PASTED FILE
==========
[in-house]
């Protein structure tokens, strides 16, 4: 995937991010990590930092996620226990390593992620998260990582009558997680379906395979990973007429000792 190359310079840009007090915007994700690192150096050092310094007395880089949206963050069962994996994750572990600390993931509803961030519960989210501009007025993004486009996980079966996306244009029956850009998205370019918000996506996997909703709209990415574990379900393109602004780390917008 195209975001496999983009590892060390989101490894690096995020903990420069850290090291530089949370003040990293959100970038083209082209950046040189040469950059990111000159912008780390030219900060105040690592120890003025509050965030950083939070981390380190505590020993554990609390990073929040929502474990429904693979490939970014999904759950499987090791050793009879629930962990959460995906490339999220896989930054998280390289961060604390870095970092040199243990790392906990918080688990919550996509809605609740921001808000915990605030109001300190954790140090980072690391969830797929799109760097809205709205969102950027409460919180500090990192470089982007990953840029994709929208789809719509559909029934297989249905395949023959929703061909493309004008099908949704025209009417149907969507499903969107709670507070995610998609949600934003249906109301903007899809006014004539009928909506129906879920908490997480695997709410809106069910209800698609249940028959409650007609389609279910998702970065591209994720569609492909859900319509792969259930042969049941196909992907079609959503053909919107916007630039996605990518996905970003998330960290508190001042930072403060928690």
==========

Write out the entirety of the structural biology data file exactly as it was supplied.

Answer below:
[in-house]
């Protein structure tokens, strides 16, 4: 995937991010990590930092996620226990390593992620998260990582009558997680379906395979990973007429000792 190359310079840009007090915007994700690192150096050092310094007395880089949206963050069962994996994750572990600390993931509803961030519960989210501009007025993004486009996980079966996306244009029956850009998205370019918000996506996997909703709209990415574990379900393109602004780390917008 195209975001496999983009590892060390989101490894690096995020903990420069850290090291530089949370003040990293959100970038083209082209950046040189040469950059990111000159912008780390030219900060105040690592120890003025509050965030950083939070981390380190505590020993554990609390990073929040929502474990429904693979490939970014999904759950499987090791050793009879629930962990959460995906490339999220896989930054998280390289961060604390870095970092040199243990790392906990918080688990919550996509809605609740921001808000915990605030109001300190954790140090980072690391969830797929799109760097809205709205969102950027409460919180500090990192470089982007990953840029994709929208789809719509559909029934297989249905395949023959929703061909493309004008099908949704025209009417149907969507499903969107709670507070995610998609949600934003249906109301903007899809006014004539009928909506129906879920908490997480695997709410809106069910209800698609249940028959409650007609389609279910998702970065591209994720569609492909859900319509792969259930042969049941196909992907079609959503053909919107916007630039996605990518996905970003998330960290508190001042930072403060928690």